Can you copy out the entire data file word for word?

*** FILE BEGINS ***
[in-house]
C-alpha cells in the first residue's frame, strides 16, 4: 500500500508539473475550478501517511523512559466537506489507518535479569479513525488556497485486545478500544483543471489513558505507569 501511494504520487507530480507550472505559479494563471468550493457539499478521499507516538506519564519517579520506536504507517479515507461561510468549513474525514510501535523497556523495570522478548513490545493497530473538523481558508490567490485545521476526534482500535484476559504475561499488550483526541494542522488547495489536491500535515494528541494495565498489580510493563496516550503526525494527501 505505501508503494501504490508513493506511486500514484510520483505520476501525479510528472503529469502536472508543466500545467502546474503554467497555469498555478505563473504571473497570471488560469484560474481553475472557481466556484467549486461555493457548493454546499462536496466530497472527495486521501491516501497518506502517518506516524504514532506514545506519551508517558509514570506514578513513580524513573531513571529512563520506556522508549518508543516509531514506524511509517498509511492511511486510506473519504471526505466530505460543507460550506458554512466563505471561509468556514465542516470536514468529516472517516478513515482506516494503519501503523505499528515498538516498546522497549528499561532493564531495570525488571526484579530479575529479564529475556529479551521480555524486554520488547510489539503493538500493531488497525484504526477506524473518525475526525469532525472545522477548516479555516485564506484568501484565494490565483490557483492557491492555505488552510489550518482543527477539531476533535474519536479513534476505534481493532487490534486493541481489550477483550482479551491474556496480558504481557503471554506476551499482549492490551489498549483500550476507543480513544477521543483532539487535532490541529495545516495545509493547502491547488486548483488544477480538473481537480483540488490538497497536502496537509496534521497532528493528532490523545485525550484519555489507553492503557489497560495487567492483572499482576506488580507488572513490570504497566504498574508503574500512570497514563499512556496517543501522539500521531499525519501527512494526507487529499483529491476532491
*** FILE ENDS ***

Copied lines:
[in-house]
C-alpha cells in the first residue's frame, strides 16, 4: 500500500508539473475550478501517511523512559466537506489507518535479569479513525488556497485486545478500544483543471489513558505507569 501511494504520487507530480507550472505559479494563471468550493457539499478521499507516538506519564519517579520506536504507517479515507461561510468549513474525514510501535523497556523495570522478548513490545493497530473538523481558508490567490485545521476526534482500535484476559504475561499488550483526541494542522488547495489536491500535515494528541494495565498489580510493563496516550503526525494527501 505505501508503494501504490508513493506511486500514484510520483505520476501525479510528472503529469502536472508543466500545467502546474503554467497555469498555478505563473504571473497570471488560469484560474481553475472557481466556484467549486461555493457548493454546499462536496466530497472527495486521501491516501497518506502517518506516524504514532506514545506519551508517558509514570506514578513513580524513573531513571529512563520506556522508549518508543516509531514506524511509517498509511492511511486510506473519504471526505466530505460543507460550506458554512466563505471561509468556514465542516470536514468529516472517516478513515482506516494503519501503523505499528515498538516498546522497549528499561532493564531495570525488571526484579530479575529479564529475556529479551521480555524486554520488547510489539503493538500493531488497525484504526477506524473518525475526525469532525472545522477548516479555516485564506484568501484565494490565483490557483492557491492555505488552510489550518482543527477539531476533535474519536479513534476505534481493532487490534486493541481489550477483550482479551491474556496480558504481557503471554506476551499482549492490551489498549483500550476507543480513544477521543483532539487535532490541529495545516495545509493547502491547488486548483488544477480538473481537480483540488490538497497536502496537509496534521497532528493528532490523545485525550484519555489507553492503557489497560495487567492483572499482576506488580507488572513490570504497566504498574508503574500512570497514563499512556496517543501522539500521531499525519501527512494526507487529499483529491476532491